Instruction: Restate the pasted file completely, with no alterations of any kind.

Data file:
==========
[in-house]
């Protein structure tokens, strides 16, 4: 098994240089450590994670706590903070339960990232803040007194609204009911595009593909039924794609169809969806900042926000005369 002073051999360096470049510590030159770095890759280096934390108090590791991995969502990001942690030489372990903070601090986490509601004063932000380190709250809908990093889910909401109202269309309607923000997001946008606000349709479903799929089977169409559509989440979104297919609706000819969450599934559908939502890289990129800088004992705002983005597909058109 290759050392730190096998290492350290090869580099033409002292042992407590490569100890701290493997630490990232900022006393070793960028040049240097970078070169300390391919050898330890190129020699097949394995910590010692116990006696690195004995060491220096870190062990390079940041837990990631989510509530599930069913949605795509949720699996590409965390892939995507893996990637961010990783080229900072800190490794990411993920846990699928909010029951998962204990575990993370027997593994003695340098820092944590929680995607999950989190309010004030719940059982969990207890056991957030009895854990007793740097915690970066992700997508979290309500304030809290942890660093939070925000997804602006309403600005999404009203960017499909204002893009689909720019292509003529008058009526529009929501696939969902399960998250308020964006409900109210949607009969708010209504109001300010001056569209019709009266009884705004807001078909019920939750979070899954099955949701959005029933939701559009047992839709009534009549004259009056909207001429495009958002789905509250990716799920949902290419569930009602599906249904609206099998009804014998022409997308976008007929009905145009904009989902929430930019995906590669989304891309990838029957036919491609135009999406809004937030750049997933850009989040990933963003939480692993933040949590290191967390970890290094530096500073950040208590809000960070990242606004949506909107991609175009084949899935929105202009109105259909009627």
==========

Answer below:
[in-house]
């Protein structure tokens, strides 16, 4: 098994240089450590994670706590903070339960990232803040007194609204009911595009593909039924794609169809969806900042926000005369 002073051999360096470049510590030159770095890759280096934390108090590791991995969502990001942690030489372990903070601090986490509601004063932000380190709250809908990093889910909401109202269309309607923000997001946008606000349709479903799929089977169409559509989440979104297919609706000819969450599934559908939502890289990129800088004992705002983005597909058109 290759050392730190096998290492350290090869580099033409002292042992407590490569100890701290493997630490990232900022006393070793960028040049240097970078070169300390391919050898330890190129020699097949394995910590010692116990006696690195004995060491220096870190062990390079940041837990990631989510509530599930069913949605795509949720699996590409965390892939995507893996990637961010990783080229900072800190490794990411993920846990699928909010029951998962204990575990993370027997593994003695340098820092944590929680995607999950989190309010004030719940059982969990207890056991957030009895854990007793740097915690970066992700997508979290309500304030809290942890660093939070925000997804602006309403600005999404009203960017499909204002893009689909720019292509003529008058009526529009929501696939969902399960998250308020964006409900109210949607009969708010209504109001300010001056569209019709009266009884705004807001078909019920939750979070899954099955949701959005029933939701559009047992839709009534009549004259009056909207001429495009958002789905509250990716799920949902290419569930009602599906249904609206099998009804014998022409997308976008007929009905145009904009989902929430930019995906590669989304891309990838029957036919491609135009999406809004937030750049997933850009989040990933963003939480692993933040949590290191967390970890290094530096500073950040208590809000960070990242606004949506909107991609175009084949899935929105202009109105259909009627």